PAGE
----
Be aware of the following possible reactions from people around you so that you are not taken by surprise and will be able to deal with them easily.

  • Some of your friends may act as they are helping you to have some fun by buying a drink. Some may also encourage you to drink by saying ‘it’s just one glass of beer’.
  • You may get labeled as ‘lame’ or ‘boring’. Some may make fun of you or treat you like an old person who is not able to handle even a single drink. 
  • You may get nagged into it. Your friends will often say things such as ‘come on, it’s just one drink and it will relax you a bit’.
  • Some may get extremely uncomfortable with your unwillingness to drink. They may feel like your sobriety is trying to control their lives and you are going through a midlife crisis.
  • Your entire group can try to pressurize you into drinking. They may even call the round for shots and force you to join them. 

There are some long-term changes you have to keep in mind when you decide to stop drinking.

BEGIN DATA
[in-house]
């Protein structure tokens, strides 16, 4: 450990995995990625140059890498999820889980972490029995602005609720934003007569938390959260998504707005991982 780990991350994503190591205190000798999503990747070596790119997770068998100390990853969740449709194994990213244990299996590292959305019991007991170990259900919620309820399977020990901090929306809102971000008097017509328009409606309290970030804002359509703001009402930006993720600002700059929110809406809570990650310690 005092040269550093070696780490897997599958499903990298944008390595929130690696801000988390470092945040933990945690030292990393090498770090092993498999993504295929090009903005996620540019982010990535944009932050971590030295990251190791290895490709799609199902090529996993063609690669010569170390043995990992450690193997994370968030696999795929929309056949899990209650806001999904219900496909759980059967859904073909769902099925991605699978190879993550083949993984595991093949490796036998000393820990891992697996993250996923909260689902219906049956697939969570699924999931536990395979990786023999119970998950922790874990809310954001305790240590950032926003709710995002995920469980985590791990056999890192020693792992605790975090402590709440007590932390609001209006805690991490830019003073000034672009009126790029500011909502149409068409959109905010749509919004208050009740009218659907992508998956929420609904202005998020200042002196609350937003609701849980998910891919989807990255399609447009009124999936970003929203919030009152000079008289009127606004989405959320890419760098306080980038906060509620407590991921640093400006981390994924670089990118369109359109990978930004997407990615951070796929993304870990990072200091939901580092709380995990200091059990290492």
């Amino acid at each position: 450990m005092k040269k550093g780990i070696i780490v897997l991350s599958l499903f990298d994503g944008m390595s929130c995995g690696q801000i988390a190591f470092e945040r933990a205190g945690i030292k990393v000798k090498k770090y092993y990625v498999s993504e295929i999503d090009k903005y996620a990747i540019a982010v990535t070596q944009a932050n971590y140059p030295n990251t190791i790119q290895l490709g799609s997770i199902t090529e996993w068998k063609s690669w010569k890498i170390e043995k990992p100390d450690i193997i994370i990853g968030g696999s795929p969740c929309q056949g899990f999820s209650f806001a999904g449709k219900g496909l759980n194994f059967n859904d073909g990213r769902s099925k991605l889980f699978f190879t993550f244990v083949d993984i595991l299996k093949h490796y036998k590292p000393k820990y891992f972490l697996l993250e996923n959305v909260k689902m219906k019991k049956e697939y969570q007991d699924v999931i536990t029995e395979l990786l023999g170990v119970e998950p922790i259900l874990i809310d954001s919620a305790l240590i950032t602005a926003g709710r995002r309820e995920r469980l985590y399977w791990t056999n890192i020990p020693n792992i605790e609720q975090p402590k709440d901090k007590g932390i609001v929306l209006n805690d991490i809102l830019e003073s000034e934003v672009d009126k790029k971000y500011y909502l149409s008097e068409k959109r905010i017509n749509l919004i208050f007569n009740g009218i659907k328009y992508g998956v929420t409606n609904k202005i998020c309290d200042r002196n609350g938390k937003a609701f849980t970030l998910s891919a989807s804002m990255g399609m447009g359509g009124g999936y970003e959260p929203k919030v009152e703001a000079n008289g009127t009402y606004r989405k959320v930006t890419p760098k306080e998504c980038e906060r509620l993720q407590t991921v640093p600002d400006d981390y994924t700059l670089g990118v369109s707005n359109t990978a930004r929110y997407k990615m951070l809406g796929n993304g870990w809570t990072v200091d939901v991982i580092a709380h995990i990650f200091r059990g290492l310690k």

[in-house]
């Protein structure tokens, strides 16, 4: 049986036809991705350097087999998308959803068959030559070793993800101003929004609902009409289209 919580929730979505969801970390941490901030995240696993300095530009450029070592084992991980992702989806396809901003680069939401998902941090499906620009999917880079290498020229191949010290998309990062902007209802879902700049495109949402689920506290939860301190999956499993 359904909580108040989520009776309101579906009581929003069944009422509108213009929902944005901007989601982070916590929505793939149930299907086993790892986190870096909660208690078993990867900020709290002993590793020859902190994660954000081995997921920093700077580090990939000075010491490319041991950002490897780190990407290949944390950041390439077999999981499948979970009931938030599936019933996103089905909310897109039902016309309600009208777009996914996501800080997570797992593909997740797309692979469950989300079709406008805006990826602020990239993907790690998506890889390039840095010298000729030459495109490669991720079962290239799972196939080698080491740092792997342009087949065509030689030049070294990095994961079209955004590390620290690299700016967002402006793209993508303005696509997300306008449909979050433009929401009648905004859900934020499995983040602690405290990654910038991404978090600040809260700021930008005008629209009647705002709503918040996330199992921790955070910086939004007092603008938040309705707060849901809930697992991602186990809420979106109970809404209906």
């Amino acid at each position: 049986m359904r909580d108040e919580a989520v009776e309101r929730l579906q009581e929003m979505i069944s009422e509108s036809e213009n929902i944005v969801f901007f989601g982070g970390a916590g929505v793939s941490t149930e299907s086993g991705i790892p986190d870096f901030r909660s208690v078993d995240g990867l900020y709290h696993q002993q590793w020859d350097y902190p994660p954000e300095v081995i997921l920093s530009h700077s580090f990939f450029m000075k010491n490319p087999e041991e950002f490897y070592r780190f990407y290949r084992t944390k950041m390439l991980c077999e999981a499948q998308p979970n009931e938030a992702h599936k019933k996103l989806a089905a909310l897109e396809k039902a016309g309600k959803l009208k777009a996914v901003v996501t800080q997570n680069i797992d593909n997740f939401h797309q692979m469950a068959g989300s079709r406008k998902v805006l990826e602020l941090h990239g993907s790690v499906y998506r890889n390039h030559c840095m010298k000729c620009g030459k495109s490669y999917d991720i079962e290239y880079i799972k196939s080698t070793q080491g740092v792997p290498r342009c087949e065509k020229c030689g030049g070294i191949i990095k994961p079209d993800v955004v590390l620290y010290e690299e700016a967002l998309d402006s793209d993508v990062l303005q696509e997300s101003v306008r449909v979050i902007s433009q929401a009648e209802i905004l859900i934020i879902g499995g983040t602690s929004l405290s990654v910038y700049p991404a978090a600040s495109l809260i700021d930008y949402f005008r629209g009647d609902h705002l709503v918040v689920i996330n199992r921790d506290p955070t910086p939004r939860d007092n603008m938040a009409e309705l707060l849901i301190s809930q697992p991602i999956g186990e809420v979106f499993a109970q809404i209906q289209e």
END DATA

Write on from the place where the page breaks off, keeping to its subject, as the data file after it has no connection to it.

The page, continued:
• You may notice that your friends call you for outings only because you will remain sober till the end and can drive them safely back home.
  • If your friends are more into drinking and you keep hanging out with them sober, you will be labeled as a boring friend or sober friend. 
  • Over time, you will experience lesser invitations from your friends as they will realize that you are not going to drink no matter how hard they try to convince you.

Remember, if you are doing something good, such changes in your friendship dynamics are not a bad thing. We do not say that it will always have a bad impact on your friend circle. There is also a possibility of welcoming shifts. Means, your friends may start respecting your decisions and opinions on other things considering how strongly you are trying to quit alcohol. Or, they will realize how great it is to have conversations without alcohol.